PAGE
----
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The Revolution of 1900

208 pages
Library of Alexandria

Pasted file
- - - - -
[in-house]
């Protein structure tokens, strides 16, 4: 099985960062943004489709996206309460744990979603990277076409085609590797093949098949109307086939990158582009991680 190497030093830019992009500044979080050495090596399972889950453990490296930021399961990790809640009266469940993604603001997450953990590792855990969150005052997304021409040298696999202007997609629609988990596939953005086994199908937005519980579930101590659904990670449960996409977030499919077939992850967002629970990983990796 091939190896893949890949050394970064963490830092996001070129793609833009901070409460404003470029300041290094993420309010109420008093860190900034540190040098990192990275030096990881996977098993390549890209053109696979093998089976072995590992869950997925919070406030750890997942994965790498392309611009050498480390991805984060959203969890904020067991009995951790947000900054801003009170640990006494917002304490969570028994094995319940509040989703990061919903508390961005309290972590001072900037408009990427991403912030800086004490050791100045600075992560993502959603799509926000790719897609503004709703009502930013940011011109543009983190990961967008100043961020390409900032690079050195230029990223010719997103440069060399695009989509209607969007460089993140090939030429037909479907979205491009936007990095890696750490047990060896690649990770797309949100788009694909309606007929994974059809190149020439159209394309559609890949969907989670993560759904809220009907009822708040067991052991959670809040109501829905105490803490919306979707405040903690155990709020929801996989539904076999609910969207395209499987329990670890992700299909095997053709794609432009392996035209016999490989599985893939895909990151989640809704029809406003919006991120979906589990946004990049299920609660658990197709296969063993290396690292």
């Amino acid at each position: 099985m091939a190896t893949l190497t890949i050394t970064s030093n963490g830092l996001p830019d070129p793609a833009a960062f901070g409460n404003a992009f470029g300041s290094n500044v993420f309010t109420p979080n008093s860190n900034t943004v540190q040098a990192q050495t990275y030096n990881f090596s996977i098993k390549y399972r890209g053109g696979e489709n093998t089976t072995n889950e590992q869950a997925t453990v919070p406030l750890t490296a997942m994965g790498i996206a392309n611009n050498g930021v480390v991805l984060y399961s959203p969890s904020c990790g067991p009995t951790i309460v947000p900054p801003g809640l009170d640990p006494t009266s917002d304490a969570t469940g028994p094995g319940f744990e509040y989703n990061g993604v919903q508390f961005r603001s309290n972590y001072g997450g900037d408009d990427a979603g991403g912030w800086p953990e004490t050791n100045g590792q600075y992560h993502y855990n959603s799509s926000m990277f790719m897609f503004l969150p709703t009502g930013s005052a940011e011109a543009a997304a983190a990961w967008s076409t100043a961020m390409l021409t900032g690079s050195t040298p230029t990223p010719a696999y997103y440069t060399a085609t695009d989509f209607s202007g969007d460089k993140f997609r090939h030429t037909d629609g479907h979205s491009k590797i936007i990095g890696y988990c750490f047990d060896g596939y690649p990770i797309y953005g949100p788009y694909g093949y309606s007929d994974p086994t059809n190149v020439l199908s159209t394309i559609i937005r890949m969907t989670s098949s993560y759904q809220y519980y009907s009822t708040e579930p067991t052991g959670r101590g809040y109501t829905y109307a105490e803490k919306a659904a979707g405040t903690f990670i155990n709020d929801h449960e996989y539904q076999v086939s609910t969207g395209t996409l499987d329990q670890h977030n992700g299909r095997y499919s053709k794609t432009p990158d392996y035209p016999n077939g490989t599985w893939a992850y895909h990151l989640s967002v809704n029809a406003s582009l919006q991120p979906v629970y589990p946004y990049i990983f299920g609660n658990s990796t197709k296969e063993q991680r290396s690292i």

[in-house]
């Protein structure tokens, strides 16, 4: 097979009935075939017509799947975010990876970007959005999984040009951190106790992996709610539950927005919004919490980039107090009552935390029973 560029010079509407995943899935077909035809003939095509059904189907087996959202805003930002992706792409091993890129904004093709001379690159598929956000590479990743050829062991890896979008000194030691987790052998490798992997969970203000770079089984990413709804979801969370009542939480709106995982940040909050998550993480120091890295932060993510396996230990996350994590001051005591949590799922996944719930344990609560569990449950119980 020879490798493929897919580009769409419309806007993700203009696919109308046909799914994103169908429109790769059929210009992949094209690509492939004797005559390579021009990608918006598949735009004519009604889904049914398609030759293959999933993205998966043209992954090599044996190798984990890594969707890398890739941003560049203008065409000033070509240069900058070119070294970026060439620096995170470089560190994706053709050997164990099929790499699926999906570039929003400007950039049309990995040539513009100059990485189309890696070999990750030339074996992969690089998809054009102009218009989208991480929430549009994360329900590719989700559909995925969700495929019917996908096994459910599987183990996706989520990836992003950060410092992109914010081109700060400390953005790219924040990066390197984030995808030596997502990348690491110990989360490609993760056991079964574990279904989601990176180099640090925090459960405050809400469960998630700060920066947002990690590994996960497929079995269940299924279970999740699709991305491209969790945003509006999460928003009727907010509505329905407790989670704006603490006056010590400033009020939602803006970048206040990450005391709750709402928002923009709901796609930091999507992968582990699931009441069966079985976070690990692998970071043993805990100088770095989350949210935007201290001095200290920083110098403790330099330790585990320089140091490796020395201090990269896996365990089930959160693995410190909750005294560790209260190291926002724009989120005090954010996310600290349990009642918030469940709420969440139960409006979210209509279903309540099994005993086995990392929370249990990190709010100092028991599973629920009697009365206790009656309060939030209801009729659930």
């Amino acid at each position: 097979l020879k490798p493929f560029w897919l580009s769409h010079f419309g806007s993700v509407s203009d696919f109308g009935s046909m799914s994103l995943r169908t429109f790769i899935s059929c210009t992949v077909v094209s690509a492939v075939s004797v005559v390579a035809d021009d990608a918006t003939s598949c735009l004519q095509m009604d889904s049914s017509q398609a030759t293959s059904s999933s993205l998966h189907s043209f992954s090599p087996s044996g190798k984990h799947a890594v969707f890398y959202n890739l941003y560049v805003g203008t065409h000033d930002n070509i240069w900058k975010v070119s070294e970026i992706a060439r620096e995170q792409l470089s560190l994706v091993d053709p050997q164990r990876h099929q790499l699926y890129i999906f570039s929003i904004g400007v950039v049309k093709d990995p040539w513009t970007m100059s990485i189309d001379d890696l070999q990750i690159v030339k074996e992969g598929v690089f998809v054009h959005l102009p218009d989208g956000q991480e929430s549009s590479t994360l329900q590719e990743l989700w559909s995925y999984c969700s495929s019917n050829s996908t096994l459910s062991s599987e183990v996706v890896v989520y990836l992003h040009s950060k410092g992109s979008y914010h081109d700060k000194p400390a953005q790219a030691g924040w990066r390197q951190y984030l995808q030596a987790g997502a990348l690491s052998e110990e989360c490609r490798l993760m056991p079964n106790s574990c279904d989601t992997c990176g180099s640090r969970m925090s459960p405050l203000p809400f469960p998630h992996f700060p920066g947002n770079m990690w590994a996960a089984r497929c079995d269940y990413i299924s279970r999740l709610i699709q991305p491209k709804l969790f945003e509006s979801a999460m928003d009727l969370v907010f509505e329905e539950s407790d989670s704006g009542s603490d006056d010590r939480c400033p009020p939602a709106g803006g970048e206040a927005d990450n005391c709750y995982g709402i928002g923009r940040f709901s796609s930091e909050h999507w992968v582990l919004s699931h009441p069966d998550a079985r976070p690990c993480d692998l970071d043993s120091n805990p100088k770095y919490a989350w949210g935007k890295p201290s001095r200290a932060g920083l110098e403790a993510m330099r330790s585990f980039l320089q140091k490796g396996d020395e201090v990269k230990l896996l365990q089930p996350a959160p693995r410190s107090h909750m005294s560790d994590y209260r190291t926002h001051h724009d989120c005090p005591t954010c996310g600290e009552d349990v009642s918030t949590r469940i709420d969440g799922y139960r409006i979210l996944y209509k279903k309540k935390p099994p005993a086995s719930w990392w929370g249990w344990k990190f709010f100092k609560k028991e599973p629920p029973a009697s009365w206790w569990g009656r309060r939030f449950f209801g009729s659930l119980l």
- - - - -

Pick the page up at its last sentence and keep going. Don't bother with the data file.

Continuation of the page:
Let us look at. the speakers, a mother and child, the former as she stands leaning against a stone balustrade, which overlooks a small Italian garden, upon which the sun is shining brightly. Far out 6 beyond is the gleaming sea, and on its sparkling, silvery sheen the woman's eyes are absently fixed as she hearkens to the complaining prattle of the child by her side. She is a beautiful woman is Speranza de Lara, one upon whom Dame Nature has showered her favours freely. As the stranger, looking upon her for the first time, would deem her but a girl in years, and exclaim admiringly at her beauty, it would be difficult to convince him that her age is thirty-five, as in effect it is. Speranza's eyes are blue, with the turquoise shade lighting up their clear depths, and a fringe of silky auburn eyelashes confining them within bounds. Her magnificent hair is of a slightly lighter hue, and as the sun plays on the heavy coil that is twisted gracefully upon her noble head, the golden sparks dance merrily around it, like an aureole of gold. And the child? We must look nearer still at her, for she not only is beautiful, but there is writ upon her face the glowing sign of genius. Like her mother, Gloriana; or, as we shall prefer to call her, Gloria, has blue eyes, but they are the blue of the sapphire, deep in contradistinction to the turquoise shade, which characterises those of Speranza. Auburn eyelashes, too, fringe the child's wonderful eyes, but again these are many shades darker than the mother's, while masses of auburn curls play negligently and unconfined, covering the girl's back like a veil of old-gold. Such is Gloriana de Lara at the age of twelve.